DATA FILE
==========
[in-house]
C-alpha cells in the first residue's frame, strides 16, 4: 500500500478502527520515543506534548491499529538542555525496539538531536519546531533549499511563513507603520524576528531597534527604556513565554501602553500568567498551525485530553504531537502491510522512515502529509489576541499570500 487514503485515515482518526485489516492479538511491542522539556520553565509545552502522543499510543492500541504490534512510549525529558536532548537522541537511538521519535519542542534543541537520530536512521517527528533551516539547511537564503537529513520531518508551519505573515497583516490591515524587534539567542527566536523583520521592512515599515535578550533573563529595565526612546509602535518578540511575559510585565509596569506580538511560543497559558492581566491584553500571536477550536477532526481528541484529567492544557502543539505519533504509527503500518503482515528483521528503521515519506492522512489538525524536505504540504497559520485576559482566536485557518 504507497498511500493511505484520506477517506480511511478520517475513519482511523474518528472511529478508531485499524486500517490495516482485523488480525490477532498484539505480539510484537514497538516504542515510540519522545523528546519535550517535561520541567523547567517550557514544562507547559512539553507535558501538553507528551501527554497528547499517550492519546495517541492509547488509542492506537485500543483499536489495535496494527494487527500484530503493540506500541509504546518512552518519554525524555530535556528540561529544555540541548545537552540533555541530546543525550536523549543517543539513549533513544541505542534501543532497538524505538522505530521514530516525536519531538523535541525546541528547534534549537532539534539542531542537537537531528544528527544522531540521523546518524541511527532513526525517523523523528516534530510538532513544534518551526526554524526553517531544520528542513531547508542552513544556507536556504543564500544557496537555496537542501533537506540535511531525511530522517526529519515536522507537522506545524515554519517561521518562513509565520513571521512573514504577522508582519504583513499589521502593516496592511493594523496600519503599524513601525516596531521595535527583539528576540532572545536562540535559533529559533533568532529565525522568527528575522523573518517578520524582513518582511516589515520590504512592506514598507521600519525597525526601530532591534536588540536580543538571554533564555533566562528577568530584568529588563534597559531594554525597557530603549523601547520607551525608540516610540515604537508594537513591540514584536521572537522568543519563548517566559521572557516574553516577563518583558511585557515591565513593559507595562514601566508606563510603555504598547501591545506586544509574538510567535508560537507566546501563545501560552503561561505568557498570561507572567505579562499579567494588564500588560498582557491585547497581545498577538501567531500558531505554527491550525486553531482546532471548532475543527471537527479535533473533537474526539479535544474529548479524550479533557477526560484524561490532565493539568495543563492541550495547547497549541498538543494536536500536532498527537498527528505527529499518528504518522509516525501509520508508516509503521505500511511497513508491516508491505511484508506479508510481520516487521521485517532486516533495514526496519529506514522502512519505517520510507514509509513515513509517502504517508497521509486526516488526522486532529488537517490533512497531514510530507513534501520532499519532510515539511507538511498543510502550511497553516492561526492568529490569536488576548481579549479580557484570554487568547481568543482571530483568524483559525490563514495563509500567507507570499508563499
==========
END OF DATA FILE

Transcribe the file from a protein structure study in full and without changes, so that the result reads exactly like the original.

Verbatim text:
[in-house]
C-alpha cells in the first residue's frame, strides 16, 4: 500500500478502527520515543506534548491499529538542555525496539538531536519546531533549499511563513507603520524576528531597534527604556513565554501602553500568567498551525485530553504531537502491510522512515502529509489576541499570500 487514503485515515482518526485489516492479538511491542522539556520553565509545552502522543499510543492500541504490534512510549525529558536532548537522541537511538521519535519542542534543541537520530536512521517527528533551516539547511537564503537529513520531518508551519505573515497583516490591515524587534539567542527566536523583520521592512515599515535578550533573563529595565526612546509602535518578540511575559510585565509596569506580538511560543497559558492581566491584553500571536477550536477532526481528541484529567492544557502543539505519533504509527503500518503482515528483521528503521515519506492522512489538525524536505504540504497559520485576559482566536485557518 504507497498511500493511505484520506477517506480511511478520517475513519482511523474518528472511529478508531485499524486500517490495516482485523488480525490477532498484539505480539510484537514497538516504542515510540519522545523528546519535550517535561520541567523547567517550557514544562507547559512539553507535558501538553507528551501527554497528547499517550492519546495517541492509547488509542492506537485500543483499536489495535496494527494487527500484530503493540506500541509504546518512552518519554525524555530535556528540561529544555540541548545537552540533555541530546543525550536523549543517543539513549533513544541505542534501543532497538524505538522505530521514530516525536519531538523535541525546541528547534534549537532539534539542531542537537537531528544528527544522531540521523546518524541511527532513526525517523523523528516534530510538532513544534518551526526554524526553517531544520528542513531547508542552513544556507536556504543564500544557496537555496537542501533537506540535511531525511530522517526529519515536522507537522506545524515554519517561521518562513509565520513571521512573514504577522508582519504583513499589521502593516496592511493594523496600519503599524513601525516596531521595535527583539528576540532572545536562540535559533529559533533568532529565525522568527528575522523573518517578520524582513518582511516589515520590504512592506514598507521600519525597525526601530532591534536588540536580543538571554533564555533566562528577568530584568529588563534597559531594554525597557530603549523601547520607551525608540516610540515604537508594537513591540514584536521572537522568543519563548517566559521572557516574553516577563518583558511585557515591565513593559507595562514601566508606563510603555504598547501591545506586544509574538510567535508560537507566546501563545501560552503561561505568557498570561507572567505579562499579567494588564500588560498582557491585547497581545498577538501567531500558531505554527491550525486553531482546532471548532475543527471537527479535533473533537474526539479535544474529548479524550479533557477526560484524561490532565493539568495543563492541550495547547497549541498538543494536536500536532498527537498527528505527529499518528504518522509516525501509520508508516509503521505500511511497513508491516508491505511484508506479508510481520516487521521485517532486516533495514526496519529506514522502512519505517520510507514509509513515513509517502504517508497521509486526516488526522486532529488537517490533512497531514510530507513534501520532499519532510515539511507538511498543510502550511497553516492561526492568529490569536488576548481579549479580557484570554487568547481568543482571530483568524483559525490563514495563509500567507507570499508563499